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#Azure - Plugins

A Plugin is custom JavaScript code that creates new or extends existing commands within the Serverless Framework. The Serverless Framework is merely a group of Plugins that are provided in the core. If you or your organization have a specific workflow, install a pre-written Plugin or write a plugin to customize the Framework to your needs. External Plugins are written exactly the same way as the core Plugins.

#Installing Plugins

External Plugins are added on a per service basis and are not applied globally. Make sure you are in your Service's root directory, then install the corresponding Plugin with the help of npm:

npm install --save custom-serverless-plugin

We need to tell Serverless that we want to use the plugin inside our service. We do this by adding the name of the Plugin to the plugins section in the serverless.yml file.

# serverless.yml file

plugins:
  - custom-serverless-plugin

Plugins might want to add extra information which should be accessible to Serverless. The custom section in the serverless.yml file is the place where you can add necessary configurations for your plugins (the plugins author/documentation will tell you if you need to add anything there):

plugins:
  - custom-serverless-plugin

custom:
  customkey: customvalue

#Service local plugin

If you are working on a plugin or have a plugin that is just designed for one project you can add them to the .serverless_plugins directory at the root of your service, and in the plugins array in serverless.yml.

The plugin will be loaded based on being named custom-serverless-plugin.js or custom-serverless-plugin\index.js in the root of .serverless_plugins folder.

#Load Order

Keep in mind that the order you define your plugins matters. When Serverless loads all the core plugins and then the custom plugins in the order you've defined them.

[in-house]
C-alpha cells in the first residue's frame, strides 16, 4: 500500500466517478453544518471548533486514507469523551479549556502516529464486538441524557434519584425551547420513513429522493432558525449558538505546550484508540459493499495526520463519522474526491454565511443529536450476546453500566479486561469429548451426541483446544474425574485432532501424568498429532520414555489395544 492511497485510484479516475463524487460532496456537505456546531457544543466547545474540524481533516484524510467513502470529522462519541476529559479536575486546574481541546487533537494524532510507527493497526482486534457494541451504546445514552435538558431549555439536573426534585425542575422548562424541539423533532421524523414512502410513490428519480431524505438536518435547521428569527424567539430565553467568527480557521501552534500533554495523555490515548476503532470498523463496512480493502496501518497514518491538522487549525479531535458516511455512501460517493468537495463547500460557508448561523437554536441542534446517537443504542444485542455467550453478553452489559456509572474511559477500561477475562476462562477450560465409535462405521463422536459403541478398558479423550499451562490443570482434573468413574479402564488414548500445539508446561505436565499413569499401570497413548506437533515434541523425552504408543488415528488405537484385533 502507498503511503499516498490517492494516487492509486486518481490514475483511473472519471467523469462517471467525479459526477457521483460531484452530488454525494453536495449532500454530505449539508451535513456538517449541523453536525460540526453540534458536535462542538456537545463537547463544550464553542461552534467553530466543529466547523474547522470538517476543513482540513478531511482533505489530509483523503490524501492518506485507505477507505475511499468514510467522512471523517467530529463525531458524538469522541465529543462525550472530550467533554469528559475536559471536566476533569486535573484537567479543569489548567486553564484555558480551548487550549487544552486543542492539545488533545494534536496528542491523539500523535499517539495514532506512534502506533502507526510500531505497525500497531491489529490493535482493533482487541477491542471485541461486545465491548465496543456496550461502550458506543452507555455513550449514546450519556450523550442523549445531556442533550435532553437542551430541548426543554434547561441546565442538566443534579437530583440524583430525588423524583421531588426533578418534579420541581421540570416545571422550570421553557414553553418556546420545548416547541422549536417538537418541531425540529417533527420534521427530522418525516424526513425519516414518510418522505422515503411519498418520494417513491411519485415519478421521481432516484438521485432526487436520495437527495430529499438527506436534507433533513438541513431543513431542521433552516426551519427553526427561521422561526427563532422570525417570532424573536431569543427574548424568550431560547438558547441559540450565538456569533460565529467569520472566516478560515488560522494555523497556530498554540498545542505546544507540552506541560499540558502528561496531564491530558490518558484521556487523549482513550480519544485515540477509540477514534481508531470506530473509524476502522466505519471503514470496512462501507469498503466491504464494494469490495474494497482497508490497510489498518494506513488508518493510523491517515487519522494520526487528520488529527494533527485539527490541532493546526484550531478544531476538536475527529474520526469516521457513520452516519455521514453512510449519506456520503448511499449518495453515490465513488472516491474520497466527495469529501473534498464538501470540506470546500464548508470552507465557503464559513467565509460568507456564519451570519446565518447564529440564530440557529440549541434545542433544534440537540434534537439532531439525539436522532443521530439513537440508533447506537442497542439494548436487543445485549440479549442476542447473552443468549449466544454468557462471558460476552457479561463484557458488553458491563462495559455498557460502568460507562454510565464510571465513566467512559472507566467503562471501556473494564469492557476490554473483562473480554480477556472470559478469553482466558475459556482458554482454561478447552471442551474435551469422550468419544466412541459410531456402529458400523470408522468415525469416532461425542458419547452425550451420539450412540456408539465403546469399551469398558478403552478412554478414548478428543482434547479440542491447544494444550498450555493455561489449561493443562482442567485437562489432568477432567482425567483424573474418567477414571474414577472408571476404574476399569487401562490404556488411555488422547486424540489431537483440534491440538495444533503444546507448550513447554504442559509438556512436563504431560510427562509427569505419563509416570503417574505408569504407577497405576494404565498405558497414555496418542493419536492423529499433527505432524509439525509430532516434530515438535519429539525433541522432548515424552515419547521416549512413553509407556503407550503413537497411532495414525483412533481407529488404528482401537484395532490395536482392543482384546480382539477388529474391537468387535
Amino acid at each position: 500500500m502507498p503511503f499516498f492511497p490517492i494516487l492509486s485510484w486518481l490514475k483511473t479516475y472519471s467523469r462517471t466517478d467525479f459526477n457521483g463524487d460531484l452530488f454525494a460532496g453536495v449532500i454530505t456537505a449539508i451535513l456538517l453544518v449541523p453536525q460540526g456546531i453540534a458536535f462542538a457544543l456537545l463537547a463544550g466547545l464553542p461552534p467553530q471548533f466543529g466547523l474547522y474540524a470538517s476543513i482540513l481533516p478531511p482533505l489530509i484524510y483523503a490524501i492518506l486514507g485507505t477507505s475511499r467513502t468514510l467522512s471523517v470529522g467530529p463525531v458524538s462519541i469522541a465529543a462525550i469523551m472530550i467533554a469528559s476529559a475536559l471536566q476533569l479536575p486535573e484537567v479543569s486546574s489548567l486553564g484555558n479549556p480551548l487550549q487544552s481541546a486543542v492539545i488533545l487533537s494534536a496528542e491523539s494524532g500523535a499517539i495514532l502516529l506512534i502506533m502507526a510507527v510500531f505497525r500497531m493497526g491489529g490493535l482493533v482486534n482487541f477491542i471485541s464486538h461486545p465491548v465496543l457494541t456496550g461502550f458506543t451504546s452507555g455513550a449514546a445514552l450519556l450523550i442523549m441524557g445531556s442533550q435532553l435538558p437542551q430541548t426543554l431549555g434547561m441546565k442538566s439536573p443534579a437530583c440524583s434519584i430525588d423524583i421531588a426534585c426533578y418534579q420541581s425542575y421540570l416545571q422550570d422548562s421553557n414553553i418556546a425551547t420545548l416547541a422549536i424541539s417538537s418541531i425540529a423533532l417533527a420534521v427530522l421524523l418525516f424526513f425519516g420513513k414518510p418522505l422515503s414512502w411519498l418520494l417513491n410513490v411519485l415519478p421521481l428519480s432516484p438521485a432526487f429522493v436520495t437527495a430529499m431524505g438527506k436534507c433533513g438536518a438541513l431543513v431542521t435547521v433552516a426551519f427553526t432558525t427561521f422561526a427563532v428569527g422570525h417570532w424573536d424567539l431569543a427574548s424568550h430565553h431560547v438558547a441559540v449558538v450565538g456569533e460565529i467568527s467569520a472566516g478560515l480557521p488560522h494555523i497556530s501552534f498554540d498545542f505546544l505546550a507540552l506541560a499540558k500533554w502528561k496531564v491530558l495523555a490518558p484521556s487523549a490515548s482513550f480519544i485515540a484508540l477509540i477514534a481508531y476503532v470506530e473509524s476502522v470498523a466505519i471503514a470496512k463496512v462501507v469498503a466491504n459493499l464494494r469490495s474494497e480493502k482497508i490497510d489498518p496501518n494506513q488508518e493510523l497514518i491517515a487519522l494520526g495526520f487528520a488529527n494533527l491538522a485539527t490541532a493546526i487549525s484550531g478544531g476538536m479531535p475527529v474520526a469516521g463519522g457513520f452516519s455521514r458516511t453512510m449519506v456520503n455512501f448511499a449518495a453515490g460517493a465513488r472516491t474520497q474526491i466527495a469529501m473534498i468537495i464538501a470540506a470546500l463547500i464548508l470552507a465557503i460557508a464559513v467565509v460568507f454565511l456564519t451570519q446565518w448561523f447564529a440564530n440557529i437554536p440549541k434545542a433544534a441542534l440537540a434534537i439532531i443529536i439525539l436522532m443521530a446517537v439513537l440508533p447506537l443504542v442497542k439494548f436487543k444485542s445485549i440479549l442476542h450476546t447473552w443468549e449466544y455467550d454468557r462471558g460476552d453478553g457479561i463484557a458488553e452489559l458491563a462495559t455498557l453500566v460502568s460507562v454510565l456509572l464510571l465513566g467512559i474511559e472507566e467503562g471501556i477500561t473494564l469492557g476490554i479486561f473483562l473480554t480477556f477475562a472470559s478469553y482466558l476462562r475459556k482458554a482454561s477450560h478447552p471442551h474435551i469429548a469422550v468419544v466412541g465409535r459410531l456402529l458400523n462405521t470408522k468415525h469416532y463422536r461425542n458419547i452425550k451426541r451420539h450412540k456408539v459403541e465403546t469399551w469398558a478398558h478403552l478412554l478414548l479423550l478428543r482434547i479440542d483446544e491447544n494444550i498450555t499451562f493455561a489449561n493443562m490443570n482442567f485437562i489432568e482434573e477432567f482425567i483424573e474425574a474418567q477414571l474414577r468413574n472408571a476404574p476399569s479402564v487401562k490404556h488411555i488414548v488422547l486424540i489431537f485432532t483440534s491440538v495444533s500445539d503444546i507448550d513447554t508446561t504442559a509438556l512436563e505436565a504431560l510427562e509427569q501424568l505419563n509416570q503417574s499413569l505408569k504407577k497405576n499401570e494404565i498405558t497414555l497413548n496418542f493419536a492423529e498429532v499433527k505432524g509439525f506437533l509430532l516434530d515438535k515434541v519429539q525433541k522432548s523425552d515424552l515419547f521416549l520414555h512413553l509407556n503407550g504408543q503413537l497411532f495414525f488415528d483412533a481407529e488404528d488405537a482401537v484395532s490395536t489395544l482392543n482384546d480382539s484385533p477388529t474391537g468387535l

# serverless.yml

plugins:
  - plugin1
  - plugin2

In this case plugin1 is loaded before plugin2.

#Writing Plugins

#Concepts

#Plugin

Code which defines Commands, any Events within a Command, and any Hooks assigned to an Lifecycle Event.

  • Command // CLI configuration, commands, subcommands, options

    • LifecycleEvent(s) // Events that happen sequentially when the command is run

      • Hook(s) // Code that runs when a Lifecycle Event happens during a Command

#Command

A CLI Command that can be called by a user, e.g. serverless deploy. A Command has no logic, but simply defines the CLI configuration (e.g. command, subcommands, parameters) and the Lifecycle Events for the command. Every command defines its own lifecycle events.

'use strict';

class MyPlugin {
  constructor() {
    this.commands = {
      deploy: {
        lifecycleEvents: [
          'resources',
          'functions'
        ]
      },
    };
  }
}

module.exports = MyPlugin;

#Lifecycle Events

Events that fire sequentially during a Command. The above example list two Events. However, for each Event, and additional before and after event is created. Therefore, six Events exist in the above example:

  • before:deploy:resources
  • deploy:resources
  • after:deploy:resources
  • before:deploy:functions
  • deploy:functions
  • after:deploy:functions

The name of the command in front of lifecycle events when they are used for Hooks.

#Hooks

A Hook binds code to any lifecycle event from any command.

'use strict';

class Deploy {
  constructor() {
    this.commands = {
      deploy: {
        lifecycleEvents: [
          'resources',
          'functions'
        ]
      },
    };

    this.hooks = {
      'before:deploy:resources': this.beforeDeployResources,
      'deploy:resources': this.deployResources,
      'after:deploy:functions': this.afterDeployFunctions
    };
  }

  beforeDeployResources() {
    console.log('Before Deploy Resources');
  }

  deployResources() {
    console.log('Deploy Resources');
  }

  afterDeployFunctions() {
    console.log('After Deploy Functions');
  }
}

module.exports = Deploy;

#Nesting Commands

You can also nest commands, e.g. if you want to provide a command serverless deploy single. Those nested commands have their own lifecycle events and do not inherit them from their parents.

'use strict';

class MyPlugin {
  constructor() {
    this.commands = {
      deploy: {
        lifecycleEvents: [
          'resources',
          'functions'
        ],
        commands: {
          function: {